Bobcat fans who hope the pregame snow storm and below 32 degrees temperature would intimidate the Texans were disappointed.
Sam Houston answered the call in a resounding way with an outstanding performance.
The Bearkat defense stifled Bobcats quarterback DeNarius McGhee in the first half and the Bearkats used that to take a double-digit lead into halftime (20-3).
Just like in the 2011 quarterfinal, Montana State methodically moved its way down the field and scored on its first possession of the second half to cut away at the deficit.
Sam Houston buckled down defensively, holding the Bobcats to 10 yards in the next three possessions that ended on a fumble and a pair of punts.
Meanwhile, the Bearkats offense kept hitting big plays to move the ball and put up a couple of more touchdowns as Brian Bell hit wide receiver Chance Nelson for crucial 16- and 45-yard touchdowns to put the game away.
In order to advance to this week's national semifinal showdown against Eastern Washington, the Bearkats needed have a lot of those things go their way, especially in front of a hostile crowd of 16,417 in a frigid 32 degrees with the wind chill making it feel like 22 degrees.
At this point of the season, what Sam Houston needed was to win the turnover battle, force mistakes with defensive pressure, stay balanced offensively and also win the time of possession.
That's just what the Bearkats were able to do against a team that had previously lost just one game all season by a mere three points (27-24) to the No. 2 seeded Eagles of Eastern Washington.
By passing all of those tests with straight A's, it's no surprise that Sam Houston was able to put the game out of reach with more than 10 minutes to go.
It's said often how much turnovers can change the dynamic of the game one way or the other. On Friday, the Bearkats provided another prime example of that being true.
A Kenneth Jenkins interception early in the first quarter against Montana State provided Sam Houston with plenty of good field position that the Kats turned into a 24-yard field goal by Miguel Antonio.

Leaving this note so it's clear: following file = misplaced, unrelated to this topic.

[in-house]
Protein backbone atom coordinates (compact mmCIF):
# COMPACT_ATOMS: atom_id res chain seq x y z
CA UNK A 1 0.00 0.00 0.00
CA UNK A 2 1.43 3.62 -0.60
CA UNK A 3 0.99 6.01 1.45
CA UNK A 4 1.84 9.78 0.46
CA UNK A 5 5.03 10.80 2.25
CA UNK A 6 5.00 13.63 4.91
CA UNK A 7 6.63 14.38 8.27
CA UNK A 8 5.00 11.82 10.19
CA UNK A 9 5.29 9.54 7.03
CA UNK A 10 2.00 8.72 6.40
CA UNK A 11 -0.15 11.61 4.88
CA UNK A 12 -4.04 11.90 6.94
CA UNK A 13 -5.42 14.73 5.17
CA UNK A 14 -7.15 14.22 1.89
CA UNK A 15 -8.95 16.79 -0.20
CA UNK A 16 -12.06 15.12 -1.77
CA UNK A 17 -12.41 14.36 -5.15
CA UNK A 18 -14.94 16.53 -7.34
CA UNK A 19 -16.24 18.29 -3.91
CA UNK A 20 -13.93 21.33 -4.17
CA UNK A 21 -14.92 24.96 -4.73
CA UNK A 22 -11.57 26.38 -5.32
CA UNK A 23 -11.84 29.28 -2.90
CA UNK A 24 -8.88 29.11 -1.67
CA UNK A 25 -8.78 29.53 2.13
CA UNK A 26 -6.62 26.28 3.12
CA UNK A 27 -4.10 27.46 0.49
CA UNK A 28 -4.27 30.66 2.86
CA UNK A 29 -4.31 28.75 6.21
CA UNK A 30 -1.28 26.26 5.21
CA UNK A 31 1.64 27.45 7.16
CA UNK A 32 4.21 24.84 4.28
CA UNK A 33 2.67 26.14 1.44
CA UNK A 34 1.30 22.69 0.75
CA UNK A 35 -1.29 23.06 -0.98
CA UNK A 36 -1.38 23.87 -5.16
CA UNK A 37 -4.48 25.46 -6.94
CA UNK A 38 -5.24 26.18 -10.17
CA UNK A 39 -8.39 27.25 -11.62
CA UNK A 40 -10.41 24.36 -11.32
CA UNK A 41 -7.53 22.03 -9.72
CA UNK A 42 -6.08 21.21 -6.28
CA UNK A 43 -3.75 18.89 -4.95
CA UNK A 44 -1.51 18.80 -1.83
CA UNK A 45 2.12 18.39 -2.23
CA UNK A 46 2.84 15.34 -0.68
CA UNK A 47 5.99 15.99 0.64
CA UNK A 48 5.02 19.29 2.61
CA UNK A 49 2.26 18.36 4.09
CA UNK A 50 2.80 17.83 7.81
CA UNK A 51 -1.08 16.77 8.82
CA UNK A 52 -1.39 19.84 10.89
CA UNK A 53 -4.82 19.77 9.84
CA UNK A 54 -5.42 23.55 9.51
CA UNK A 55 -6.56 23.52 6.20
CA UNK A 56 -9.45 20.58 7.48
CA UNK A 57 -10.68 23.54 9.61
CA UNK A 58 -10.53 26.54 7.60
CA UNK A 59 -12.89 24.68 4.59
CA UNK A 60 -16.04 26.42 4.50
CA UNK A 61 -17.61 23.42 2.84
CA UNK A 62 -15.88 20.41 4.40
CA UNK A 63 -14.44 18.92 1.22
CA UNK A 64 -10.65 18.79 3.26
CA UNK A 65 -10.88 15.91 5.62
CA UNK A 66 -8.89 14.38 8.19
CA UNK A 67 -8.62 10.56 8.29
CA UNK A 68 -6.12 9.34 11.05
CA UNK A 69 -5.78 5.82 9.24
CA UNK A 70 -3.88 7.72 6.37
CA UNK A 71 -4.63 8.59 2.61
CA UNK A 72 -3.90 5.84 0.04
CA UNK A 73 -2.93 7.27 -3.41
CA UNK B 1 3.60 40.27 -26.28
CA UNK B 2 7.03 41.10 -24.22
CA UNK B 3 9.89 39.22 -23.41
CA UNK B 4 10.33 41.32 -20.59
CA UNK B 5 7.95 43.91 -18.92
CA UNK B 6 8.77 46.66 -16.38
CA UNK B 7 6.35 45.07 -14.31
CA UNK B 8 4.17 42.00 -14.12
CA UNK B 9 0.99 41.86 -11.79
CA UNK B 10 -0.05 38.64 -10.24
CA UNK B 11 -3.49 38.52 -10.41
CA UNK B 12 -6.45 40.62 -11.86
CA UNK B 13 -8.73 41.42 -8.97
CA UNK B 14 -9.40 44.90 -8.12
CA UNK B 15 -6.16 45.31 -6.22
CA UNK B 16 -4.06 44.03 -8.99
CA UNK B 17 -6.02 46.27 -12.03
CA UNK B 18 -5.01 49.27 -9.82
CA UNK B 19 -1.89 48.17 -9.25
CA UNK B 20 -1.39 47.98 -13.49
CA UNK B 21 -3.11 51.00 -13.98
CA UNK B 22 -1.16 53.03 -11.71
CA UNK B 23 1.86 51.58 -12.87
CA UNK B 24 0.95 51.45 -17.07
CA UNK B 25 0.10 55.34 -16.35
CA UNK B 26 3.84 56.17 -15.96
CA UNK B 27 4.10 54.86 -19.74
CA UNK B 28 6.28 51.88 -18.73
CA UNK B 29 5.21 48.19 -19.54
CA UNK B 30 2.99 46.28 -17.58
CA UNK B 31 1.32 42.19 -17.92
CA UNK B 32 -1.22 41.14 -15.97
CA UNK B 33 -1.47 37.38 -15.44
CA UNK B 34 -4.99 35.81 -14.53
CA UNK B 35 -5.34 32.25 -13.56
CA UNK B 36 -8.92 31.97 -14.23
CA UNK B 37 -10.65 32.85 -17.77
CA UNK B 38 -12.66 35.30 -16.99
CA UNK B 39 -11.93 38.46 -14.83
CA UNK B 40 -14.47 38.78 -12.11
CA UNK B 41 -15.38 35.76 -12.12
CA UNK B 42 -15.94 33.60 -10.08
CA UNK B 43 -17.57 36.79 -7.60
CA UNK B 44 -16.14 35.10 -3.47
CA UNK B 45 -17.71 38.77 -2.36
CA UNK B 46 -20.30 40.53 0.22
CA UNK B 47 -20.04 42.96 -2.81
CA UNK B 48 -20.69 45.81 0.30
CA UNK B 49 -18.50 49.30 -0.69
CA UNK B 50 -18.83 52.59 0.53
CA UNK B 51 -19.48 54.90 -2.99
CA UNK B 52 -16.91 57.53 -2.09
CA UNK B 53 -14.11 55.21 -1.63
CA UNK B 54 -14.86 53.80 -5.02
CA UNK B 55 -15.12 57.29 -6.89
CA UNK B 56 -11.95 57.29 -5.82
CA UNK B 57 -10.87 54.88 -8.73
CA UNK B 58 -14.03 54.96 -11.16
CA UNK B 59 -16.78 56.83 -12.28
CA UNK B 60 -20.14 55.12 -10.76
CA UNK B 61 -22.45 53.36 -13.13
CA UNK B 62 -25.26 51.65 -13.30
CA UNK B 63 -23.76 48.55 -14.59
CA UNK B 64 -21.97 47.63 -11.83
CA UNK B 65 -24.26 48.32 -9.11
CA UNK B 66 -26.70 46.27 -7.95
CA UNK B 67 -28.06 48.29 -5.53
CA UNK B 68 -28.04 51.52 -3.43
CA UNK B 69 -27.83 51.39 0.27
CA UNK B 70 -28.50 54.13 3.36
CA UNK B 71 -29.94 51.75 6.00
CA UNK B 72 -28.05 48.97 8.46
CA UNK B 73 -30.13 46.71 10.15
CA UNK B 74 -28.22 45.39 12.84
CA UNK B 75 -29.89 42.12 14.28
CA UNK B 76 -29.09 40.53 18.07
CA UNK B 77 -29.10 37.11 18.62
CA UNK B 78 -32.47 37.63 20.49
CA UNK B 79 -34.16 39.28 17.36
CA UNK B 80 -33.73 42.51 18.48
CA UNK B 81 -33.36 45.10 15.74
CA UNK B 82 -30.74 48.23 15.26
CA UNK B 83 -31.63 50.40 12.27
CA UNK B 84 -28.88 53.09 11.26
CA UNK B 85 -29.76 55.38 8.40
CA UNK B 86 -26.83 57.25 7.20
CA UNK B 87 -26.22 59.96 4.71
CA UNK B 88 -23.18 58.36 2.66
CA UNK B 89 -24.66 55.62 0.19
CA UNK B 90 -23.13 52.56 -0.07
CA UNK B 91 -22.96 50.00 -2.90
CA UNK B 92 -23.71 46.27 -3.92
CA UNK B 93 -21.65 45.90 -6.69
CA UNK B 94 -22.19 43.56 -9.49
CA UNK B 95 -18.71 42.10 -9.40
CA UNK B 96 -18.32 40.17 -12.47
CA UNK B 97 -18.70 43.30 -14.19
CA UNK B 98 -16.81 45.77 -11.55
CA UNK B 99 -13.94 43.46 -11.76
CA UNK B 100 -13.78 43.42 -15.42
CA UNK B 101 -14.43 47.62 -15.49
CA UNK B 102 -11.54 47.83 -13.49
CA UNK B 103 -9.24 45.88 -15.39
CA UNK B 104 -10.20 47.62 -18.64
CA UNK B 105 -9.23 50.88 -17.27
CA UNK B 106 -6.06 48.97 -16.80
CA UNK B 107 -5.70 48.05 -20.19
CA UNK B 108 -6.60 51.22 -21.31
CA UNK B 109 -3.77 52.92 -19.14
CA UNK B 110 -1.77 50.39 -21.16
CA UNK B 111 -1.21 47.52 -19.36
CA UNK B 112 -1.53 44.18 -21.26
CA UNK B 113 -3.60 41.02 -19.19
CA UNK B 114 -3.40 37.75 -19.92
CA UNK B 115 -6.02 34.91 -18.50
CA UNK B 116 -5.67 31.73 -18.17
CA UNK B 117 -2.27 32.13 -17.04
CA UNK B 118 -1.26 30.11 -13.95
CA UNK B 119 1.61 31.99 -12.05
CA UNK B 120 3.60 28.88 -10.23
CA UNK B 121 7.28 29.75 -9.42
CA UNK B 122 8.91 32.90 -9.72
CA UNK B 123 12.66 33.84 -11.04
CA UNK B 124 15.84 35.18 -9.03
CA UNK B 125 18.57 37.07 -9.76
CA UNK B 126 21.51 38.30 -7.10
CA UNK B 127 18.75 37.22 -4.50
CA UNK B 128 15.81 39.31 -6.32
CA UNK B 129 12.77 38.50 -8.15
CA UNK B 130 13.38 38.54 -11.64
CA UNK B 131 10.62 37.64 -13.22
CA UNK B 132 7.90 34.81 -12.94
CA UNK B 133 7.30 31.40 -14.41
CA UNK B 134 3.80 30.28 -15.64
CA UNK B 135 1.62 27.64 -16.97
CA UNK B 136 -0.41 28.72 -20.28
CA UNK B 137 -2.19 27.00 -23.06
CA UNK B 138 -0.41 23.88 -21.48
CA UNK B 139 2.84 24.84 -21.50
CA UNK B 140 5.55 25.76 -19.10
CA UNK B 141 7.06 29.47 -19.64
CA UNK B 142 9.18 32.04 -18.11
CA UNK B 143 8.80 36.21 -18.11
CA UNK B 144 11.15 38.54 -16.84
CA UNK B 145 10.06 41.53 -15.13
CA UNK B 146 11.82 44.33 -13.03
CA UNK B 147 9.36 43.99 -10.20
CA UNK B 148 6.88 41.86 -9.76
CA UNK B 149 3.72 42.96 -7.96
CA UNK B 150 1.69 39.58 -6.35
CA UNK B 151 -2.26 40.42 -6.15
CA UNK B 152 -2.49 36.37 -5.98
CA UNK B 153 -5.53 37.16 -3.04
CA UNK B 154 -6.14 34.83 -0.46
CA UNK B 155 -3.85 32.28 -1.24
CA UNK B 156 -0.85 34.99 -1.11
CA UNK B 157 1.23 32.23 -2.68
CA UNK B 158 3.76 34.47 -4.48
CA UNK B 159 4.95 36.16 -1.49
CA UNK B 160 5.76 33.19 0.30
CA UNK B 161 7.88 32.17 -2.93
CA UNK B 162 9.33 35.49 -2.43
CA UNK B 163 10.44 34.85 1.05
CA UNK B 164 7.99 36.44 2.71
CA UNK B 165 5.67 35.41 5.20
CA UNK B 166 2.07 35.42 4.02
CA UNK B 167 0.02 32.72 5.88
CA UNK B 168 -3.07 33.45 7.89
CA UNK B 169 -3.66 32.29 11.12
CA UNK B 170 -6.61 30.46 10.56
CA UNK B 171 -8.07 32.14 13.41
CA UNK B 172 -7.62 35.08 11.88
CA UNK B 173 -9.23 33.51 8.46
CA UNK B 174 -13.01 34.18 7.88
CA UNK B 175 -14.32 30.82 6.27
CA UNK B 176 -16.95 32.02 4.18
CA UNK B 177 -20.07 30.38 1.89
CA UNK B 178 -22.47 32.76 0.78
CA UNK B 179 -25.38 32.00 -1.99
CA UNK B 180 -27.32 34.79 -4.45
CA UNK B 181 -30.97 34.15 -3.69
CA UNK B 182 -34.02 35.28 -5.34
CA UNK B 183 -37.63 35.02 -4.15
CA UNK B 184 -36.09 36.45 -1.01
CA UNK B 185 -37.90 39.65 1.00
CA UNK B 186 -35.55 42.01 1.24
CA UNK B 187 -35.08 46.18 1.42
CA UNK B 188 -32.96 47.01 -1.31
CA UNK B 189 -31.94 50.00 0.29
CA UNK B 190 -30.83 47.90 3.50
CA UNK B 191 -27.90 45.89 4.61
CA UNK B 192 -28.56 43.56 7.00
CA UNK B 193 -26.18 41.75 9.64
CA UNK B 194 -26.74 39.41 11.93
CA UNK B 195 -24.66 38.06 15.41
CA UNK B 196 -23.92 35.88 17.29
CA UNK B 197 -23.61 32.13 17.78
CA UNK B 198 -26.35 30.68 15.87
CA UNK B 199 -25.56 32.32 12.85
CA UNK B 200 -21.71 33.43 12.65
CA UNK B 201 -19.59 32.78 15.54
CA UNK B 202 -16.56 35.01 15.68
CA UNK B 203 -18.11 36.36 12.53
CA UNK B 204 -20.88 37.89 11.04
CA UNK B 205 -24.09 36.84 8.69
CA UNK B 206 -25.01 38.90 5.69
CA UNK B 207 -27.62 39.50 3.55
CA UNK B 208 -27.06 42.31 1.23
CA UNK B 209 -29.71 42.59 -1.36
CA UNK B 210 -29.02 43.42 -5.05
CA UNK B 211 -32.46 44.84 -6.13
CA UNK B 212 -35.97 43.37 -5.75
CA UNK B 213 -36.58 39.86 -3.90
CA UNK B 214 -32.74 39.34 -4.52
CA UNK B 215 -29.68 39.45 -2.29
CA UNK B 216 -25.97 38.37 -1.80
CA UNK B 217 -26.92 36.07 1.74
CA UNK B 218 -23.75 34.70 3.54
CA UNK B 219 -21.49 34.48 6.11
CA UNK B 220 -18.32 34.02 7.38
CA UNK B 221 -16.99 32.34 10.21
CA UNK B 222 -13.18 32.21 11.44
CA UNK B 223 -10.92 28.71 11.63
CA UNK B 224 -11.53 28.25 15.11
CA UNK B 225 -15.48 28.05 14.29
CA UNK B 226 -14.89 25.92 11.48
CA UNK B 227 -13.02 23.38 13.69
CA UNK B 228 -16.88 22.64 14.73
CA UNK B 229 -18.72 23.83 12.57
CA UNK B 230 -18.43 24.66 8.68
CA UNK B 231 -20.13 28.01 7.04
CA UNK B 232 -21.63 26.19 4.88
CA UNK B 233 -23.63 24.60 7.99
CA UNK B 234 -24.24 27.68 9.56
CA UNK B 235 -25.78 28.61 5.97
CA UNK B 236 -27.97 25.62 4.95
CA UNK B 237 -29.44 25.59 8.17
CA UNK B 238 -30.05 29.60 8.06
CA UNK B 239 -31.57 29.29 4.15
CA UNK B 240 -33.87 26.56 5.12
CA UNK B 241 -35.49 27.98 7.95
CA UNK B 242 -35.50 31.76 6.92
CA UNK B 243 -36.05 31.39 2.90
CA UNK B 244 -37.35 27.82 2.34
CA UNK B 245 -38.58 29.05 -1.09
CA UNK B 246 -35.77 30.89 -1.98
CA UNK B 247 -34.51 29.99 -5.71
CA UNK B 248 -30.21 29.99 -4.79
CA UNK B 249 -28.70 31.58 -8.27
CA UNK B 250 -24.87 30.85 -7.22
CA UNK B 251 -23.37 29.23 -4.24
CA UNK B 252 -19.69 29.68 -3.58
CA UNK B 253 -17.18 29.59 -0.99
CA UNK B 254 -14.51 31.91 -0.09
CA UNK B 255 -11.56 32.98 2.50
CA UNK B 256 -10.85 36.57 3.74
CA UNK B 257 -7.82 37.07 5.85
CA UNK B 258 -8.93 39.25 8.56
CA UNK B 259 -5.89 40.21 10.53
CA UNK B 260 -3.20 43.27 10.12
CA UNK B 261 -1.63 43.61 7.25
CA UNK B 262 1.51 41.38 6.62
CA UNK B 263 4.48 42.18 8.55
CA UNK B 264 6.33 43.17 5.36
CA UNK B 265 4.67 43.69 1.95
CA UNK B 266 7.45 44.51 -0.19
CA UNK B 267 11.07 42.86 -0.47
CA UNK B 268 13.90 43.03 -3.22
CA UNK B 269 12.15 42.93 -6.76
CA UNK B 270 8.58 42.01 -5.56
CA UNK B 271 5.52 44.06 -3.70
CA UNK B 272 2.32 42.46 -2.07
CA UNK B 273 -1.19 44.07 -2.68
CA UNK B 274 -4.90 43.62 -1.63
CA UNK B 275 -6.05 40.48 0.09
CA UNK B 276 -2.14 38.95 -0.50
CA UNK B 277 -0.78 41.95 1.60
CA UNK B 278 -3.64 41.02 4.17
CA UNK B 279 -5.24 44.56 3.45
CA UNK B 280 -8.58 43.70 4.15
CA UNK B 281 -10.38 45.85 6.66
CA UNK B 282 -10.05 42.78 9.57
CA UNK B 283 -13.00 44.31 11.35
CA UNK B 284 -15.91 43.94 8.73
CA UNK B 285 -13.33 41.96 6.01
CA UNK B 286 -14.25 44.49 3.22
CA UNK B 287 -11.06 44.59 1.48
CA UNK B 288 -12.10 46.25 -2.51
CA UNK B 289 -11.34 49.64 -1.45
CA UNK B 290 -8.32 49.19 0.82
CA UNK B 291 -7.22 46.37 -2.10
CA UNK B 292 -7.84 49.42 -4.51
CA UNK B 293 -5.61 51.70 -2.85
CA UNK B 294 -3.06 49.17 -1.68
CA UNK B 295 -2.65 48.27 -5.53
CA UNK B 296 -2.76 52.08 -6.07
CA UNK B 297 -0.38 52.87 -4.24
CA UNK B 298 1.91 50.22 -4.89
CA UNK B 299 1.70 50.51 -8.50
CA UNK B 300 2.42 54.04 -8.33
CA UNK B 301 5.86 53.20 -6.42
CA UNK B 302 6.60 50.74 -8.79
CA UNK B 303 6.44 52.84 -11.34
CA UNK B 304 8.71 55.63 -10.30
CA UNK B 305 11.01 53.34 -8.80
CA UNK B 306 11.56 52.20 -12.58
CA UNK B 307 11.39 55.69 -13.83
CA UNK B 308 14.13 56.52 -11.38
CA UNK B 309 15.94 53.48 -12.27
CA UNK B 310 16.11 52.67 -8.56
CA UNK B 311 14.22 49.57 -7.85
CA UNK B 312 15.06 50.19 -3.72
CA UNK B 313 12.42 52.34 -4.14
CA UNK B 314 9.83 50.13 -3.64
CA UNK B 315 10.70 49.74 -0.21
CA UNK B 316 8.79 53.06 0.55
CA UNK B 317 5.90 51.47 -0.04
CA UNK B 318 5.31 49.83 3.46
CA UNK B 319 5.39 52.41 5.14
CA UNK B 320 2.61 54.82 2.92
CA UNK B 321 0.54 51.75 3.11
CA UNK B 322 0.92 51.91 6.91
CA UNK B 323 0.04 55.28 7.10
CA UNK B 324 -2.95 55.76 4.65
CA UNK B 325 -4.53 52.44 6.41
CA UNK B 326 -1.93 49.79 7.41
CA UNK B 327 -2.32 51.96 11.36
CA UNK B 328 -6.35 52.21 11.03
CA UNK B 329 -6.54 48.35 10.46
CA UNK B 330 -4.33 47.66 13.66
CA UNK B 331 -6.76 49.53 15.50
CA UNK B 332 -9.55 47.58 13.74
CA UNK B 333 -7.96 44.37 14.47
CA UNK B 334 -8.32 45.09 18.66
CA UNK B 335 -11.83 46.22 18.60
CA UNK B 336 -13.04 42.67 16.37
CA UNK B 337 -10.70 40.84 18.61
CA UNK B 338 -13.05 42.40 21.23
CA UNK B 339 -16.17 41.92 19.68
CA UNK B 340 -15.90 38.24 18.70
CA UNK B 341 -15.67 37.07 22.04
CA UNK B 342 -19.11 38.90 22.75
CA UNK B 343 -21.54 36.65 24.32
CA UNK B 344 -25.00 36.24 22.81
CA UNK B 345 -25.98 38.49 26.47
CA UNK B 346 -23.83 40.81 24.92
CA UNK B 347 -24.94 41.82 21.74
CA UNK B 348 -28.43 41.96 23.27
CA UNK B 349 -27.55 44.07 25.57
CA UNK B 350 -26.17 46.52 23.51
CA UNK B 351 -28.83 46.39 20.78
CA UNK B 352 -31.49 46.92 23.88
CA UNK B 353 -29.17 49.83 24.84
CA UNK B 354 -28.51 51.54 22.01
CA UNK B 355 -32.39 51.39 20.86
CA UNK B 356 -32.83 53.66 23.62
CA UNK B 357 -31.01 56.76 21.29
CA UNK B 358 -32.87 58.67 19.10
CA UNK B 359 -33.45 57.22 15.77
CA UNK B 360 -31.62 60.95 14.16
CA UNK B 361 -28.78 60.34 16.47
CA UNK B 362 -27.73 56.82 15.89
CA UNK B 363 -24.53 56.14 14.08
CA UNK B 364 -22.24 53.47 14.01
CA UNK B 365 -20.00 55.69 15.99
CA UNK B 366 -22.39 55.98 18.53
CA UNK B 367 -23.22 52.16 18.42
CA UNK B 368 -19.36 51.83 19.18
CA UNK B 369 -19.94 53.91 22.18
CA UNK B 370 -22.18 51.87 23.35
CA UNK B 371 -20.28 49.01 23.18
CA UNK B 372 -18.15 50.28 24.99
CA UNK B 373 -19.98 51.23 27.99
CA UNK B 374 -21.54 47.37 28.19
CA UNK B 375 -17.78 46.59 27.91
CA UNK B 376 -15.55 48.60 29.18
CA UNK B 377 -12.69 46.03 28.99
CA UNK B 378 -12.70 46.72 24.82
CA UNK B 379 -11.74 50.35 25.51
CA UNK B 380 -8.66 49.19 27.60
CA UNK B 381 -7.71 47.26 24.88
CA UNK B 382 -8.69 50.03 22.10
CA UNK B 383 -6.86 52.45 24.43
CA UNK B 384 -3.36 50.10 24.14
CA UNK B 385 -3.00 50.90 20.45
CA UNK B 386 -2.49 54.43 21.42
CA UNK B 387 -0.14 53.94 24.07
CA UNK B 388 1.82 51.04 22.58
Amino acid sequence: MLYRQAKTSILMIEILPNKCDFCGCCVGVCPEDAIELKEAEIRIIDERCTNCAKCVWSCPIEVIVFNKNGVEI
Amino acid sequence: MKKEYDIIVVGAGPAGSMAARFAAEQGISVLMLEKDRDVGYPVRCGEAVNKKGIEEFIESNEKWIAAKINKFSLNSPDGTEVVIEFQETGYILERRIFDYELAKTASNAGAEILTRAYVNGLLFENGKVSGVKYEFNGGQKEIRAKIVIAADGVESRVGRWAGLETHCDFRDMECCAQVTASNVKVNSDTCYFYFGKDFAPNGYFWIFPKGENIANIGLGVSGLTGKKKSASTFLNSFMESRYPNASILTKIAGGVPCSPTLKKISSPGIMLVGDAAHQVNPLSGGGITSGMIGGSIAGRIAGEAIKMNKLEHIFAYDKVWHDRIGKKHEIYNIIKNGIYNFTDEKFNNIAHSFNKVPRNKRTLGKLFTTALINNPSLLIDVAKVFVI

Then in the third quarter, on the possession following a Bobcats' 75-yard touchdown drive, Sam Houston senior cornerback Dax Swanson stripped Montana State receiver Jon Ellis of the ball, negating a would-be first-down conversion and defensive lineman Andrew Weaver recovered it on the Bobcats' 16-yard line. The Kats scored on the next day to take an 18-point advantage.
The defense finished the two turnovers, while the offense didn't commit any for the second game in a row, which is just as important.
Heading into last Friday's quarterfinal, the Bobcats had averaged 424.3 yards of offense per game, but were limited to 292 (72 rushing and 220 passing) by the quick, hard-hitting Sam Houston defense. From the start of the second quarter, the Bearkats held Montana State to just one score in seven possessions with five three-and-outs before the Bobcats' final window-dressing touchdown with 2:52 to play.
The Kats make no bones about it, they're going to blitz and do it often. Sam Houston's defense was able to contain McGhee for the most part, leaving him little time to make a good throw or to find running room.
With running back Timothy Flanders pounding for tough yardage early against the Bobcats, charging for 65 first-half yards, defenders began to commit more to stopping the run.
With fewer Bobcats in the secondary, that opened up the passing game for quarterback Brian Bell and receivers Trey Diller and Chance Nelson. Bell connected for a pair of big touchdowns to both Diller and Nelson as the junior quarterback completed 11-of-21 passes for 254 yards (23.1-yard per completion average) and three TD strikes in one of his best performances of the season.
Sam was also able to keep Montana State off balance, hitting the Bobcats with the run with Flanders (31 carries for 106 yards), Bell (five carries for 33 yards) as well as Richard Sincere (eight rushes for 30 yards and a TD).
The Bearkats also were able to keep the Montana State offense on the sideline for much of the game as well. Sam Houston's offense was on the field for 36 minutes, limiting the Bobcats offense to only 24 minutes.
With another road game to Cheney, Wash., for the FCS semifinals Saturday, the Kats will need to do those same things well to pick up another hard-fought win that would earn another ticket to the FCS national championship game.